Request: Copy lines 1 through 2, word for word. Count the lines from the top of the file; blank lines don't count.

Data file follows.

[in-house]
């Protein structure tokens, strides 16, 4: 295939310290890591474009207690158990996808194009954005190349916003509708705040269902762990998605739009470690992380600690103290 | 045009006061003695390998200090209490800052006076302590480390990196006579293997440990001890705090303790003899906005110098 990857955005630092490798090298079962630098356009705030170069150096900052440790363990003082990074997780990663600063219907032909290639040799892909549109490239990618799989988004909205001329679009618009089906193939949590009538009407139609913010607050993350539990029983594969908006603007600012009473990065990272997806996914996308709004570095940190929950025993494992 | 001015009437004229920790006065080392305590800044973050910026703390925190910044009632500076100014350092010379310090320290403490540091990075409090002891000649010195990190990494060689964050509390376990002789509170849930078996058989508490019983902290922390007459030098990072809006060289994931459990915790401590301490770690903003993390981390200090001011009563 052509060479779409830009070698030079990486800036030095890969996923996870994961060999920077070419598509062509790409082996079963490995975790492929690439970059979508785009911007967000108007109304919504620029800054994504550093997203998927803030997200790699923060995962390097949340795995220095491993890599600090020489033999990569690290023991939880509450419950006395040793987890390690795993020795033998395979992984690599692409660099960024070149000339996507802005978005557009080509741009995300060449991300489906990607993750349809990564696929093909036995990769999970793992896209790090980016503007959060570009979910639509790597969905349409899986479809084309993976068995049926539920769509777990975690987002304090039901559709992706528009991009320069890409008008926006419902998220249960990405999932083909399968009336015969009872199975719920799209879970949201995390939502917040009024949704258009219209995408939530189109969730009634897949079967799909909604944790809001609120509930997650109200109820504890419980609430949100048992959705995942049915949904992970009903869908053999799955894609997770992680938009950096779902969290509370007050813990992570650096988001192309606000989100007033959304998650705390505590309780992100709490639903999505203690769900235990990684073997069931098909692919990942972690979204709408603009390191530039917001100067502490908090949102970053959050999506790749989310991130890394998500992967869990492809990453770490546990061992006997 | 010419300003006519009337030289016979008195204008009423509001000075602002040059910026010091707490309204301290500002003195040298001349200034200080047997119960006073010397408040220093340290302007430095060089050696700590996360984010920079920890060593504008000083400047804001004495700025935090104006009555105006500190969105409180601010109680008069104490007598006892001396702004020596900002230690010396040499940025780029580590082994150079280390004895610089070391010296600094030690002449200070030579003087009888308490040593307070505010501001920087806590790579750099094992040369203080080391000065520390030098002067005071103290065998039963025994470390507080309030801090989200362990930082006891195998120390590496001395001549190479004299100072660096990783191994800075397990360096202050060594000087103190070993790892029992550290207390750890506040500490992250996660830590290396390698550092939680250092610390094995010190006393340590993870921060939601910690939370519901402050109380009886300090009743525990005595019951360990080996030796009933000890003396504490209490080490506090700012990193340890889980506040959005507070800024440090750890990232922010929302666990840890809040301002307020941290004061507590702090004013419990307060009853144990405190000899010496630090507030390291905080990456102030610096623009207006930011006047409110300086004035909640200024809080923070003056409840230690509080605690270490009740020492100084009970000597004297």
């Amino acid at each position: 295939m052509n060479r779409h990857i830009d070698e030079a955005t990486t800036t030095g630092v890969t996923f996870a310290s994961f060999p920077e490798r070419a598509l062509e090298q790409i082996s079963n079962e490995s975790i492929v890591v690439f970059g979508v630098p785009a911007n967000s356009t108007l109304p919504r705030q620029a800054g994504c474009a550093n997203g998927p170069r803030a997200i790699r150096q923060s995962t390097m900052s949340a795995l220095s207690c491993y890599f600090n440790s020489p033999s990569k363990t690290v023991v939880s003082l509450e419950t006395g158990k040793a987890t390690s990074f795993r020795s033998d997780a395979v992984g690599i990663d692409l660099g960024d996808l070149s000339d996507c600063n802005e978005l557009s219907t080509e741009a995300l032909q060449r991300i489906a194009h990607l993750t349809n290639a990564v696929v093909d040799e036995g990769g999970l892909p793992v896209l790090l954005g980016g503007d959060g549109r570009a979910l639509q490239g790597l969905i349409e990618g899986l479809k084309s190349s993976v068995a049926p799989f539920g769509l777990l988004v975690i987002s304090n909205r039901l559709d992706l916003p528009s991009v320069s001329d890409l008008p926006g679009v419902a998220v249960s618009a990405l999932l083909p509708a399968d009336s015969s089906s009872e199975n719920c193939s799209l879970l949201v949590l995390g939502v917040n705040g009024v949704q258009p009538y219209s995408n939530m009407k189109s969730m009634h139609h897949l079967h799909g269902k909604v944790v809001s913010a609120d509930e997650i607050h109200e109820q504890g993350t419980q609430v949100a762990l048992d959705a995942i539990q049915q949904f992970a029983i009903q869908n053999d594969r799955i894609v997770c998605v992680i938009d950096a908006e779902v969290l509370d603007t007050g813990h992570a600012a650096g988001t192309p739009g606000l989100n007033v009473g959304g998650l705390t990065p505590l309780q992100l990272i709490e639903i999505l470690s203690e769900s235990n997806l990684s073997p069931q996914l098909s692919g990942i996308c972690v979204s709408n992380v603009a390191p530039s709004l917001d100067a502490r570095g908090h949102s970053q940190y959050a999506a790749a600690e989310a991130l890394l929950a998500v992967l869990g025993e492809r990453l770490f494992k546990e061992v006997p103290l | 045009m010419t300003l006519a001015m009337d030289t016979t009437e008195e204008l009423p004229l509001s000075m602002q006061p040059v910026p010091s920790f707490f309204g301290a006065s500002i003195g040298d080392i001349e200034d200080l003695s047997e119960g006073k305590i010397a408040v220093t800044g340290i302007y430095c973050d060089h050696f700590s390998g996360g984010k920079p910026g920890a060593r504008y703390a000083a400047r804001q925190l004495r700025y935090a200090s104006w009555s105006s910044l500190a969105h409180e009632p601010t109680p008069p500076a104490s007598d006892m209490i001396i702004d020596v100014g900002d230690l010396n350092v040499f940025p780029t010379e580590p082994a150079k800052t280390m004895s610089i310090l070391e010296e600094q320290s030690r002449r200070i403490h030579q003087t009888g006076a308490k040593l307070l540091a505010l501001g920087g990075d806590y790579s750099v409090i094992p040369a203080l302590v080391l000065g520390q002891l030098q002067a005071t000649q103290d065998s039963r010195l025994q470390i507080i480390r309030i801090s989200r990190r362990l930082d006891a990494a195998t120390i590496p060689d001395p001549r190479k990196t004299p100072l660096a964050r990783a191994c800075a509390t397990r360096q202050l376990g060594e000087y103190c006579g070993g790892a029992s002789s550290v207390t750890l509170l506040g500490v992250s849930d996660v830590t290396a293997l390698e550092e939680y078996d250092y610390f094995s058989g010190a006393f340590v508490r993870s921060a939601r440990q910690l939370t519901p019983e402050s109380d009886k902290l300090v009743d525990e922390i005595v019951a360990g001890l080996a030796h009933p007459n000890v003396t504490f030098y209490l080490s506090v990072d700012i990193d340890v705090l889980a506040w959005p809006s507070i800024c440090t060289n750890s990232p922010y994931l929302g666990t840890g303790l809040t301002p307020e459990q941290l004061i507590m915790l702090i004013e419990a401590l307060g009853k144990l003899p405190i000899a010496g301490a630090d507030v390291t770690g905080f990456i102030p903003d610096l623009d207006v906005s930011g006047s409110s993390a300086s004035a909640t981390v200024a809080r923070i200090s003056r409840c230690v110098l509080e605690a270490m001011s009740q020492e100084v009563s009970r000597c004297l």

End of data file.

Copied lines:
[in-house]
């Protein structure tokens, strides 16, 4: 295939310290890591474009207690158990996808194009954005190349916003509708705040269902762990998605739009470690992380600690103290 | 045009006061003695390998200090209490800052006076302590480390990196006579293997440990001890705090303790003899906005110098 990857955005630092490798090298079962630098356009705030170069150096900052440790363990003082990074997780990663600063219907032909290639040799892909549109490239990618799989988004909205001329679009618009089906193939949590009538009407139609913010607050993350539990029983594969908006603007600012009473990065990272997806996914996308709004570095940190929950025993494992 | 001015009437004229920790006065080392305590800044973050910026703390925190910044009632500076100014350092010379310090320290403490540091990075409090002891000649010195990190990494060689964050509390376990002789509170849930078996058989508490019983902290922390007459030098990072809006060289994931459990915790401590301490770690903003993390981390200090001011009563 052509060479779409830009070698030079990486800036030095890969996923996870994961060999920077070419598509062509790409082996079963490995975790492929690439970059979508785009911007967000108007109304919504620029800054994504550093997203998927803030997200790699923060995962390097949340795995220095491993890599600090020489033999990569690290023991939880509450419950006395040793987890390690795993020795033998395979992984690599692409660099960024070149000339996507802005978005557009080509741009995300060449991300489906990607993750349809990564696929093909036995990769999970793992896209790090980016503007959060570009979910639509790597969905349409899986479809084309993976068995049926539920769509777990975690987002304090039901559709992706528009991009320069890409008008926006419902998220249960990405999932083909399968009336015969009872199975719920799209879970949201995390939502917040009024949704258009219209995408939530189109969730009634897949079967799909909604944790809001609120509930997650109200109820504890419980609430949100048992959705995942049915949904992970009903869908053999799955894609997770992680938009950096779902969290509370007050813990992570650096988001192309606000989100007033959304998650705390505590309780992100709490639903999505203690769900235990990684073997069931098909692919990942972690979204709408603009390191530039917001100067502490908090949102970053959050999506790749989310991130890394998500992967869990492809990453770490546990061992006997 | 010419300003006519009337030289016979008195204008009423509001000075602002040059910026010091707490309204301290500002003195040298001349200034200080047997119960006073010397408040220093340290302007430095060089050696700590996360984010920079920890060593504008000083400047804001004495700025935090104006009555105006500190969105409180601010109680008069104490007598006892001396702004020596900002230690010396040499940025780029580590082994150079280390004895610089070391010296600094030690002449200070030579003087009888308490040593307070505010501001920087806590790579750099094992040369203080080391000065520390030098002067005071103290065998039963025994470390507080309030801090989200362990930082006891195998120390590496001395001549190479004299100072660096990783191994800075397990360096202050060594000087103190070993790892029992550290207390750890506040500490992250996660830590290396390698550092939680250092610390094995010190006393340590993870921060939601910690939370519901402050109380009886300090009743525990005595019951360990080996030796009933000890003396504490209490080490506090700012990193340890889980506040959005507070800024440090750890990232922010929302666990840890809040301002307020941290004061507590702090004013419990307060009853144990405190000899010496630090507030390291905080990456102030610096623009207006930011006047409110300086004035909640200024809080923070003056409840230690509080605690270490009740020492100084009970000597004297």